With listening now included among the CCSS anchor skills, how can educators help students become more adept at tuning in? Veteran public radio reporter Monica Brady-Myerov heads Listen Current, a service offering teachers free content and lessons plans.
Guest posts by expert educators
Are your students ready for Common Core ELA assessments? Using the PARCC as a springboard, literacy consultant Sarah Tantillo details a 6-day strategy to prep for the Literary Analysis Writing Task and links to other preps at her blog. Teachers in non-PARCC states may also find the ideas helpful.
Student disengagement is a major challenge for middle school teachers, says NSF-funded researcher Jennifer A. Fredricks, who offers strategies to build community and craft learning opportunities that encourage students to actively participate and succeed.
The best way to help students learn to appreciate grammar, say authors Lynne Dorfman & Diane Dougherty, is by teaching it seamlessly within the workshop model. The Writing Project veterans share secrets for sustaining a writers community in your classroom.
Today’s students have never known a time when computers didn’t exist. Many are surrounded by digital options in school as well as at home. But teacher Cheryl Mizerny has noticed her 6th graders are often drawn to low-tech learning experiences. She looks at why that might be.
Sarah Tantillo offers more sage advice on how to write lesson objectives that get students’ brains racing. In this post, the literacy consultant explains why objectives must always have a compelling purpose – offering two stories from her own classroom observations.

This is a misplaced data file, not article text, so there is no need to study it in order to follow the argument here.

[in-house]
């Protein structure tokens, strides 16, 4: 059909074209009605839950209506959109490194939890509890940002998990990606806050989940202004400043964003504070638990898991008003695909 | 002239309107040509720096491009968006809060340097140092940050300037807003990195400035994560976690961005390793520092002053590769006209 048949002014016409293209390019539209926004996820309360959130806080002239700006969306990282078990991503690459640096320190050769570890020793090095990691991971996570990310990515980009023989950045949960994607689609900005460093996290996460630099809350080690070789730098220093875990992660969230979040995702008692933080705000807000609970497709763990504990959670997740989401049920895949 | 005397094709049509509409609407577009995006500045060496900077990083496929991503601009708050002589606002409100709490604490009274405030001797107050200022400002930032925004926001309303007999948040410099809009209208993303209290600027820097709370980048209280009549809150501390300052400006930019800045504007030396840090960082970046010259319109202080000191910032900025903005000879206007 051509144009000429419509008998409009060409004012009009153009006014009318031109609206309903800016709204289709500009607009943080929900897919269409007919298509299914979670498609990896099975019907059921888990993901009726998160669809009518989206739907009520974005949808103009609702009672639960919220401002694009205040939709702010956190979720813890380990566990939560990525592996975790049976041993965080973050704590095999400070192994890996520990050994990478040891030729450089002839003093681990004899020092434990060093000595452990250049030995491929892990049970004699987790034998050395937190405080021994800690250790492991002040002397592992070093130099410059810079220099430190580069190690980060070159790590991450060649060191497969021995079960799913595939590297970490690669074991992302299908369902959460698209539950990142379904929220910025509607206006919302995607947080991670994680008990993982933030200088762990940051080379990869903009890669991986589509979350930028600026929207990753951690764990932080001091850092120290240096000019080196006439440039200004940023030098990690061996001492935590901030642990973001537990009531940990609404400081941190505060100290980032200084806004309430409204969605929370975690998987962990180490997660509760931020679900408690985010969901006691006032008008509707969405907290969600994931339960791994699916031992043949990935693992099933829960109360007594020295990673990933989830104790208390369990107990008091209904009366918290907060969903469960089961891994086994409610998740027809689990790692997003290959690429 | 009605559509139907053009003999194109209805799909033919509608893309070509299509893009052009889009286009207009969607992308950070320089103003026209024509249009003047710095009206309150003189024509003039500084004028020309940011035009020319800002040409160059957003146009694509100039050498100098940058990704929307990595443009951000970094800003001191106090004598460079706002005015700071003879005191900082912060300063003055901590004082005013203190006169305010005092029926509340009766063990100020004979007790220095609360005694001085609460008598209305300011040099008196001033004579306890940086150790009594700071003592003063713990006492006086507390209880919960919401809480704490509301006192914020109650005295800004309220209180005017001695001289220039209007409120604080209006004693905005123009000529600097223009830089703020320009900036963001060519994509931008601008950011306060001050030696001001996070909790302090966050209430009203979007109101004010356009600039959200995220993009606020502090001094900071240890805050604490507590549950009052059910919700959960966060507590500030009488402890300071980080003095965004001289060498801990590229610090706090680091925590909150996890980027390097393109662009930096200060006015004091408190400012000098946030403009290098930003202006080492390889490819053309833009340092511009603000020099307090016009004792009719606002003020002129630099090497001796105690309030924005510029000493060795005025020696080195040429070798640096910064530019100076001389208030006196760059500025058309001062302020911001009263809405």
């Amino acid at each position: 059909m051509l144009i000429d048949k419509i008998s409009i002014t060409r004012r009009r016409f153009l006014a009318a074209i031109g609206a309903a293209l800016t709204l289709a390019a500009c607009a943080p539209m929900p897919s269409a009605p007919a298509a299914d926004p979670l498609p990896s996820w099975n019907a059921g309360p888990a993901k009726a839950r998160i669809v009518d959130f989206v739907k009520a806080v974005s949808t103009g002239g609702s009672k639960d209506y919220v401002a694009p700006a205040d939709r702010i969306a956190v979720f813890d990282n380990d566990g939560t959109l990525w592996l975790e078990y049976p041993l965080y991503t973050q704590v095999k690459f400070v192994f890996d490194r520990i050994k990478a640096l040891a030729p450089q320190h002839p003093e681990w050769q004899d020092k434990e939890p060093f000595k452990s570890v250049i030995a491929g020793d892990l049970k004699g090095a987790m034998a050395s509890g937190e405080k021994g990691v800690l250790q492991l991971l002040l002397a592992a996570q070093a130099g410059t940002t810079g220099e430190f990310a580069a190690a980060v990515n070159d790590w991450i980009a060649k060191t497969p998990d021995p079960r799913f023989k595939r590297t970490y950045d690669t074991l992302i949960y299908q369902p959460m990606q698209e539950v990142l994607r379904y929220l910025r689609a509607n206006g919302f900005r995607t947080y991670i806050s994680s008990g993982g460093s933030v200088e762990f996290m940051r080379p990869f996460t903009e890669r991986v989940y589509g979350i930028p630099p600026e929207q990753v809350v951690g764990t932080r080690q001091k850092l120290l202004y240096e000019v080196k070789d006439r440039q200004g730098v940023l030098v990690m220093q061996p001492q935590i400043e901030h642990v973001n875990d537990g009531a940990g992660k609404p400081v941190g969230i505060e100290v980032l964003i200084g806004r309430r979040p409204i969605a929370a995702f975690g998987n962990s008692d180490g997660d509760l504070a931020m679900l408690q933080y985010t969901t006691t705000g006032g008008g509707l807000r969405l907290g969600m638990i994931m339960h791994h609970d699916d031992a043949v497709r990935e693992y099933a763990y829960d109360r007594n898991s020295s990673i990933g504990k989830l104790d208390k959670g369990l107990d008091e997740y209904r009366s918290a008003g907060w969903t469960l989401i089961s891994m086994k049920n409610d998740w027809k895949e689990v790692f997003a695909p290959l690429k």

Narrative writing and figurative language are not just for English class anymore, says teacher-author Heather Wolpert-Gawron. “Narrative strategies infuse content with creativity and with an added layer of student personality that aids in ownership.” She shares a science example.
Even with all the usual basics in place, the small things novice teachers do could be wreaking havoc on your whole classroom management system. Middle school veteran Jennifer Gonzalez identifies unproductive habits, along with more effective alternatives.
Expert Frank W. Baker wants to convince teachers that toy advertisements are a great media literacy teaching tool. Video clips and colorful ‘print’ ads abound on the Internet and are sure to engage students. Baker provides some good discussion questions & lesson ideas to get started.
When teachers ask all the questions and then rush to supply the answers, “the result is a cognitive disconnect,” says author Nanci Werner-Burke. Stop usurping the “right to wonder” by teaching students to ask deep, Bloom’s-friendly questions of their own.